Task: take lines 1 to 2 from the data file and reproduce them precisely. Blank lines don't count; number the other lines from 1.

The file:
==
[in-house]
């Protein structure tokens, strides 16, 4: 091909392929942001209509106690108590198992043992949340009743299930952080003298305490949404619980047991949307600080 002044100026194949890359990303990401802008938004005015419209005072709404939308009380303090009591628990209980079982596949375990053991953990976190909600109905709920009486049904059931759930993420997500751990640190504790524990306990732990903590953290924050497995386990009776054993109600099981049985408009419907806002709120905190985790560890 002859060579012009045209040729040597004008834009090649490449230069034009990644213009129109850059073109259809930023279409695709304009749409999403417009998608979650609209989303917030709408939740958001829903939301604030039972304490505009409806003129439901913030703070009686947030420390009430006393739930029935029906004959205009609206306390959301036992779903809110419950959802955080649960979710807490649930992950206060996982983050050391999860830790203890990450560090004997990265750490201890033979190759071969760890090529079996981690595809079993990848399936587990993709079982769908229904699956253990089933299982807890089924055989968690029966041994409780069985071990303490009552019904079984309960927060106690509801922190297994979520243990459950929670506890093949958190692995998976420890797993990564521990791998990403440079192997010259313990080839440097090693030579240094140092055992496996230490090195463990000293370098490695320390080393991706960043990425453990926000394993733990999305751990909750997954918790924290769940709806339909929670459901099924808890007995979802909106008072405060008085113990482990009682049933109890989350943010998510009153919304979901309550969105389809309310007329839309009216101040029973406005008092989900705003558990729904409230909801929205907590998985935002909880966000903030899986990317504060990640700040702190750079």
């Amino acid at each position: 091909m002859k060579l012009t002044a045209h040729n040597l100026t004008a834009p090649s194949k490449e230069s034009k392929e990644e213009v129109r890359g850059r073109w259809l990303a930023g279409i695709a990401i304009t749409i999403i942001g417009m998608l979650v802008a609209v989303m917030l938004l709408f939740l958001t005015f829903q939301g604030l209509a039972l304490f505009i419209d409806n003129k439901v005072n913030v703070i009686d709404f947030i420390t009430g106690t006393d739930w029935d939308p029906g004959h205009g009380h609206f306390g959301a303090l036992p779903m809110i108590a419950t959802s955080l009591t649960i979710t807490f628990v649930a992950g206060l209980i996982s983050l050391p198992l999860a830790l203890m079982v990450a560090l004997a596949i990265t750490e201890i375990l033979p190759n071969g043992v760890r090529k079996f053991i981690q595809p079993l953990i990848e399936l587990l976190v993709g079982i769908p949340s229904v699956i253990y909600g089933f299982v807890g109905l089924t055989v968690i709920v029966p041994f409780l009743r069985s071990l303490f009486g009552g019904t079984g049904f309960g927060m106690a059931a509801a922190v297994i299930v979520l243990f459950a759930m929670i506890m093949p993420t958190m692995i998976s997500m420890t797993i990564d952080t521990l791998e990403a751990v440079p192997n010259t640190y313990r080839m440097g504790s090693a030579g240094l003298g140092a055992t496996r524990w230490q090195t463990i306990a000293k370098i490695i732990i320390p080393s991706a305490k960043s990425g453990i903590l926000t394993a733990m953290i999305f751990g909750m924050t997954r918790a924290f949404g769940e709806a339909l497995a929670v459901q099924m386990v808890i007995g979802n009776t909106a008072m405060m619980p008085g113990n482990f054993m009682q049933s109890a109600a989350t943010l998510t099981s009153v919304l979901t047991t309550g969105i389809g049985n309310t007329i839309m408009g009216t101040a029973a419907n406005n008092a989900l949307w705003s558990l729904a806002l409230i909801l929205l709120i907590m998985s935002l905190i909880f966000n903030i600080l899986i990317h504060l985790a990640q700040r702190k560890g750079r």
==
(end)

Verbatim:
[in-house]
């Protein structure tokens, strides 16, 4: 091909392929942001209509106690108590198992043992949340009743299930952080003298305490949404619980047991949307600080 002044100026194949890359990303990401802008938004005015419209005072709404939308009380303090009591628990209980079982596949375990053991953990976190909600109905709920009486049904059931759930993420997500751990640190504790524990306990732990903590953290924050497995386990009776054993109600099981049985408009419907806002709120905190985790560890 002859060579012009045209040729040597004008834009090649490449230069034009990644213009129109850059073109259809930023279409695709304009749409999403417009998608979650609209989303917030709408939740958001829903939301604030039972304490505009409806003129439901913030703070009686947030420390009430006393739930029935029906004959205009609206306390959301036992779903809110419950959802955080649960979710807490649930992950206060996982983050050391999860830790203890990450560090004997990265750490201890033979190759071969760890090529079996981690595809079993990848399936587990993709079982769908229904699956253990089933299982807890089924055989968690029966041994409780069985071990303490009552019904079984309960927060106690509801922190297994979520243990459950929670506890093949958190692995998976420890797993990564521990791998990403440079192997010259313990080839440097090693030579240094140092055992496996230490090195463990000293370098490695320390080393991706960043990425453990926000394993733990999305751990909750997954918790924290769940709806339909929670459901099924808890007995979802909106008072405060008085113990482990009682049933109890989350943010998510009153919304979901309550969105389809309310007329839309009216101040029973406005008092989900705003558990729904409230909801929205907590998985935002909880966000903030899986990317504060990640700040702190750079």